Rail shooters: you either love ‘em or hate ‘em, it seems. Rez, though, deserves to be experienced by anyone and everyone, at least once – although if you insist on playing it with the Trance Vibrator attached, I will call you out as some sort of pervert. Using simple lock-on controls and an occasional targets-clearing multi-laser-thingy (called Overdrive), the player guides a morphing avatar through a faltering computer network. Graphically strong with a virtual reality feel, Rez’s real trump card is its pulsating electro soundtrack – against which the player’s own shots, hits and power-ups comprise music-embellishing effects. Publisher Sega sold Rez as a game tied to the characteristics of synaesthesia; but, truthfully, such claims aren’t really provable with said condition experienced via largely involuntary processes. It’s unlikely that one player will ‘see’ quite what the next does. What is true: Rez is a phenomenally successful shooter with an equally high-quality soundtrack.
(Developed by Clover Studio; released 2004)
Expect to pay: £2-12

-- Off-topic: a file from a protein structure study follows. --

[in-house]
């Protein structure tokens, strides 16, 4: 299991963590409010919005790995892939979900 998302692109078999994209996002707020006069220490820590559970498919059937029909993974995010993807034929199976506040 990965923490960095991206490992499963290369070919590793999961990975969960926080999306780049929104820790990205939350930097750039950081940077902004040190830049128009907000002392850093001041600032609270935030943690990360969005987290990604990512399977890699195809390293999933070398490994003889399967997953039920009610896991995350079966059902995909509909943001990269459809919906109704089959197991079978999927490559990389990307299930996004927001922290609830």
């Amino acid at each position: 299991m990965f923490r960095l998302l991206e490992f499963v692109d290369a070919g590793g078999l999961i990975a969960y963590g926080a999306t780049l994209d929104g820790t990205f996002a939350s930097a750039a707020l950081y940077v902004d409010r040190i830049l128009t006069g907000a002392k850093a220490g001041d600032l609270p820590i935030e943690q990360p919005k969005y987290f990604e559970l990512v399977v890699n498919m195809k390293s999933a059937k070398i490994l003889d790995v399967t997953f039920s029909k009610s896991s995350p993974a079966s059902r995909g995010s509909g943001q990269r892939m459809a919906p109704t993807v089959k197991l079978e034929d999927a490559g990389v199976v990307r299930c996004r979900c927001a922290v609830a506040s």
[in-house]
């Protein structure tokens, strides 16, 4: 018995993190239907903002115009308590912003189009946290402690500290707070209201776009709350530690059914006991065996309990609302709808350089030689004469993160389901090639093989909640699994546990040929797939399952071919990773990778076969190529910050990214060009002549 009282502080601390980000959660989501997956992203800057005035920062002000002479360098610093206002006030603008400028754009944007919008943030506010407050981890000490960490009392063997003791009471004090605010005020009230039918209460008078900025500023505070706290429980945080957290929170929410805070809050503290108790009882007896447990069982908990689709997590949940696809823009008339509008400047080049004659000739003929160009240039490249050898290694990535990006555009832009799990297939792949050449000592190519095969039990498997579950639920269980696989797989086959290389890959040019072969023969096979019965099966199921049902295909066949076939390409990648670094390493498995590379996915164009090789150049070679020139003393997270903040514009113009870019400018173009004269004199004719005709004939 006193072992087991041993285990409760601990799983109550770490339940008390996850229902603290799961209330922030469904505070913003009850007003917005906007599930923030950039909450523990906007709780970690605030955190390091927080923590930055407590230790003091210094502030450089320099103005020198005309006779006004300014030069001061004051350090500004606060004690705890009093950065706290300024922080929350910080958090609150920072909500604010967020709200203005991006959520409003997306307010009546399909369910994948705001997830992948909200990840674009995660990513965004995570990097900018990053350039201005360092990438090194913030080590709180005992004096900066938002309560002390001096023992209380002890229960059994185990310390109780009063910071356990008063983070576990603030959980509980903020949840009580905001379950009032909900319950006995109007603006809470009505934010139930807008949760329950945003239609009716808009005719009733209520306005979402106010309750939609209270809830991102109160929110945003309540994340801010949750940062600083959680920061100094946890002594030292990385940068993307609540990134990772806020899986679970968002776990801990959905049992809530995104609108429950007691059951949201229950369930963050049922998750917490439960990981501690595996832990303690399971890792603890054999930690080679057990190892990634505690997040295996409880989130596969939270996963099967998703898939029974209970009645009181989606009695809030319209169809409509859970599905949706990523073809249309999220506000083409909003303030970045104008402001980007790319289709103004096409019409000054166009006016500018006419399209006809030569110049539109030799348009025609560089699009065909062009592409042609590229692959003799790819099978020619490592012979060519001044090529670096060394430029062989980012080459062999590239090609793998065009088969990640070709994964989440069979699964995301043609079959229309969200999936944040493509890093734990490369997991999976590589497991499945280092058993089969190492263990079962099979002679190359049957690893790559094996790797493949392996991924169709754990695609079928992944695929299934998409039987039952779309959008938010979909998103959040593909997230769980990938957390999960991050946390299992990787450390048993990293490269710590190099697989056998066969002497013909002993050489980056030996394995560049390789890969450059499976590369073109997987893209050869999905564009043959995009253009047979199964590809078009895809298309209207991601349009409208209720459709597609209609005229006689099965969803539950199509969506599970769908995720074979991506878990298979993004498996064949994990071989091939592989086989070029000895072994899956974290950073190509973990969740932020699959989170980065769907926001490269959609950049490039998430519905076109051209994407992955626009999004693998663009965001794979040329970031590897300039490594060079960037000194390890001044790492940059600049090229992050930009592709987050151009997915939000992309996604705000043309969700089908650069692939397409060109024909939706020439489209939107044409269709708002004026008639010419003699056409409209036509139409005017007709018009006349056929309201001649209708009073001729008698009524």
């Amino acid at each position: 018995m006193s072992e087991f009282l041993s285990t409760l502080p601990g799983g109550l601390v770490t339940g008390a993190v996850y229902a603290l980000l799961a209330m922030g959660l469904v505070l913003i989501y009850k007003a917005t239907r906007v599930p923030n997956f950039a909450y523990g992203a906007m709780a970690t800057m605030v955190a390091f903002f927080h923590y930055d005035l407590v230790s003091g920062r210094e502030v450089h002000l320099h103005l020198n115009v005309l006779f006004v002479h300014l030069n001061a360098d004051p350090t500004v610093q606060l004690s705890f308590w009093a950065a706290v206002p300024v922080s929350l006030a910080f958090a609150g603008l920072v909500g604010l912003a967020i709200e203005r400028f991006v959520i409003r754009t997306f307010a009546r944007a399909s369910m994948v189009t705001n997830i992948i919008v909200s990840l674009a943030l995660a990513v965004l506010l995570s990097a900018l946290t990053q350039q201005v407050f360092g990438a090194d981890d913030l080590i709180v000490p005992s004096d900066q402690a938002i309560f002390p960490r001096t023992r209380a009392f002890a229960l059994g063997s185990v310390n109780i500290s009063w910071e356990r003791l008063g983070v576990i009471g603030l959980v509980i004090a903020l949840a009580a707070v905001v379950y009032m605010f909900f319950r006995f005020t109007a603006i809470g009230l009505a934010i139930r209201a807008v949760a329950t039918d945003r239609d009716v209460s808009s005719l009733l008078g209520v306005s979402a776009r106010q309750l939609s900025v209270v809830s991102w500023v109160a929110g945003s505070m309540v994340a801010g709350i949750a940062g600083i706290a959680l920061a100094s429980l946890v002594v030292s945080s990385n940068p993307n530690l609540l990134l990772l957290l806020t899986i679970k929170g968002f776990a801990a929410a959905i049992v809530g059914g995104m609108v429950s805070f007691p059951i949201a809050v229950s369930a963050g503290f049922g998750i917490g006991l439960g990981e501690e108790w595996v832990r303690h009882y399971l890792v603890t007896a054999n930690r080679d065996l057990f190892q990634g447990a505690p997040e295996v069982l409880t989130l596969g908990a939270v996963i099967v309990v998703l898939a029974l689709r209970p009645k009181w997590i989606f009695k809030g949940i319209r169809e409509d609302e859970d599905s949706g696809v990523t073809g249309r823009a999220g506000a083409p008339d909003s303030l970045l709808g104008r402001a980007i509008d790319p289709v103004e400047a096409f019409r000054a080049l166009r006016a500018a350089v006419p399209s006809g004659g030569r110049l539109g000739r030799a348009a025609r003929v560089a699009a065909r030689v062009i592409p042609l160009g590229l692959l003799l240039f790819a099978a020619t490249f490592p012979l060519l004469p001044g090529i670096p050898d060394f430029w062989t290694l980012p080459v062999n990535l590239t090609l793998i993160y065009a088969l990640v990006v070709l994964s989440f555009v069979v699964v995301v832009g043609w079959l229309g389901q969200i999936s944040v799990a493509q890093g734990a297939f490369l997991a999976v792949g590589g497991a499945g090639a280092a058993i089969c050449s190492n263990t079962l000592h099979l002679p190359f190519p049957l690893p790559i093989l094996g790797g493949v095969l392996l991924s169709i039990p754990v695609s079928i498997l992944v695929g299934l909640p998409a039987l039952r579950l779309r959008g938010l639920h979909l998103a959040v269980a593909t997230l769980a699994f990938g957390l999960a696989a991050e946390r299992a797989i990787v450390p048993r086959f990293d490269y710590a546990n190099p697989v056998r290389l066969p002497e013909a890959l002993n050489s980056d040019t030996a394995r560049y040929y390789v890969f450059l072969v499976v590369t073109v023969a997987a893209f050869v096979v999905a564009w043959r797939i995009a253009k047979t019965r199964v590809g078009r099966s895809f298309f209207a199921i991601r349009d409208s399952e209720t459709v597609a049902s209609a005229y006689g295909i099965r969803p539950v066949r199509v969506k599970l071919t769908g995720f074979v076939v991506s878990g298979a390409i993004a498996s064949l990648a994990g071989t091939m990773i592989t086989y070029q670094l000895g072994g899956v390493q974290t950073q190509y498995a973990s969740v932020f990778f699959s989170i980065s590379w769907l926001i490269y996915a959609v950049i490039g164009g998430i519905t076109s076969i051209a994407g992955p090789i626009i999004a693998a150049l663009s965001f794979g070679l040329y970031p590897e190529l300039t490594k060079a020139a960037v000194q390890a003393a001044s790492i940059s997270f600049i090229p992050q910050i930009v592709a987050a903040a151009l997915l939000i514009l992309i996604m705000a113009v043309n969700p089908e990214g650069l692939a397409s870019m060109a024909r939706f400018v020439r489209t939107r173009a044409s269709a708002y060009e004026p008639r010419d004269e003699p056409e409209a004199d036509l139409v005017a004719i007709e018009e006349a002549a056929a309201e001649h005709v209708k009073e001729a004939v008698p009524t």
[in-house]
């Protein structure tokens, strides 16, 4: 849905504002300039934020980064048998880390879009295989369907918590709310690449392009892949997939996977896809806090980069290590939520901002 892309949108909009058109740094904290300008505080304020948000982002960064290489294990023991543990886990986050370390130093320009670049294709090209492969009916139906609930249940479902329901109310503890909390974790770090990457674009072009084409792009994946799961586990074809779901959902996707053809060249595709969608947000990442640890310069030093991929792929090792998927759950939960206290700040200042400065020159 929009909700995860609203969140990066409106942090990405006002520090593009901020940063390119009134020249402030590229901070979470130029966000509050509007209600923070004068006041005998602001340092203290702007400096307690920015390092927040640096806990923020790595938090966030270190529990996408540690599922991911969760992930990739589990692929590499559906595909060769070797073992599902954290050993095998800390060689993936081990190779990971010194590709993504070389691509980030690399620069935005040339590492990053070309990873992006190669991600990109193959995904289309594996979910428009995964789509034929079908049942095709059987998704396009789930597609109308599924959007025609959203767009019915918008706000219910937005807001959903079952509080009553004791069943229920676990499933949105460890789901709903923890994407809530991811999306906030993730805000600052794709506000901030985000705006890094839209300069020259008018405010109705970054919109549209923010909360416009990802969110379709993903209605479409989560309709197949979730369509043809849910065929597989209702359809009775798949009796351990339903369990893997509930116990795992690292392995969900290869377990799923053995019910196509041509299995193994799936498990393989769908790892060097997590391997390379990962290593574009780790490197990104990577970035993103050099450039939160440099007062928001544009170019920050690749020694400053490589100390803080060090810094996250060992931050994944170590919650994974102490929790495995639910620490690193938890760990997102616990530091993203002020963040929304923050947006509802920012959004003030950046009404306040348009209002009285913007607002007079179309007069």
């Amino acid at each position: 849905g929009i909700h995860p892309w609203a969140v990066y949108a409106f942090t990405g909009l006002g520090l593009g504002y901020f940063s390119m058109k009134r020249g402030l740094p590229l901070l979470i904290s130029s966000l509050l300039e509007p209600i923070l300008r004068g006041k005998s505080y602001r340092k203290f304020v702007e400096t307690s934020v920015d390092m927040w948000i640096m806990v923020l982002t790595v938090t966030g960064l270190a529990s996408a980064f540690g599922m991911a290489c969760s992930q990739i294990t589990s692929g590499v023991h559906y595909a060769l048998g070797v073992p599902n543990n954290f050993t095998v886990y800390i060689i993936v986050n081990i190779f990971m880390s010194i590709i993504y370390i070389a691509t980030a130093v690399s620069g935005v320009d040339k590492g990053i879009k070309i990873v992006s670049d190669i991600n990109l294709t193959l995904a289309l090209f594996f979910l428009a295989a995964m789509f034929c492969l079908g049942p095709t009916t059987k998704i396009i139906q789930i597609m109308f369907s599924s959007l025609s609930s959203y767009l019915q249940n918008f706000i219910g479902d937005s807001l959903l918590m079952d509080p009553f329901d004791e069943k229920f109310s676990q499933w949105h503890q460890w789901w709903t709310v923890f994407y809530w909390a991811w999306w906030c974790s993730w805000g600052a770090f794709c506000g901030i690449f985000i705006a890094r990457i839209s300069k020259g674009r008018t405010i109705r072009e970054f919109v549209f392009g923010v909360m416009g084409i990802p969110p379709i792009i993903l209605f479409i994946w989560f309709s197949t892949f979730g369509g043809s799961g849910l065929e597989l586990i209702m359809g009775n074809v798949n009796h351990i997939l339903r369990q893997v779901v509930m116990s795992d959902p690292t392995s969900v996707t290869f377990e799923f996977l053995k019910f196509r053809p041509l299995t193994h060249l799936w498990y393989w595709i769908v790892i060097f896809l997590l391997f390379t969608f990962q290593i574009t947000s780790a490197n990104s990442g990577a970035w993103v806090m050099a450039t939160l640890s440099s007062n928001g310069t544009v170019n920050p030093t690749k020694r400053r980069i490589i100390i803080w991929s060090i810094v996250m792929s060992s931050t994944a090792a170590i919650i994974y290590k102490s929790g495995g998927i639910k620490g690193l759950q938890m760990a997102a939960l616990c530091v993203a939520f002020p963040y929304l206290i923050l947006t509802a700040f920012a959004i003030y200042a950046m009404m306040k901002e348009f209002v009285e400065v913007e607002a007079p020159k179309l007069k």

Another game that debuted on the GameCube before appearing on the PS2, Clover’s Viewtiful Joe is a tough old-school-styled action-platformer-cum-beat-‘em-up, played scrolling left to right, in which our hero Joe has to save his girlfriend from a collective of evil Movieland villains. As it’s set (largely) in this Movieland, Viewtiful Joe’s developers paint a variety of environments inspired by the silver screen, from sci-fi flicks to jungle adventures. What might otherwise be a fairly standard offering is improved considerably by Joe’s VFX Power which, when activated, enables him to ape a number of camera tricks: slowing and speeding up time, and zooming in on enemies to stun them. Collectable coins won by beating down enemies in entertaining ways allow for the purchase of new abilities between stages (‘episodes’), and the whole thing flows together quite wonderfully. In keeping with typical cinema cuisine, health is replenished by munching burgers. Super. Shame Joe’s irritating catchphrase of “Henshin-a-go-go, baby” is anything but… Yet if you can get over that, and the steep difficulty curve, you’ll find Viewtiful Joe to be amongst the PS2’s greatest games of its kind.
God of War II
(Developed by SCE Santa Monica; released 2007)
Expect to pay: £5-15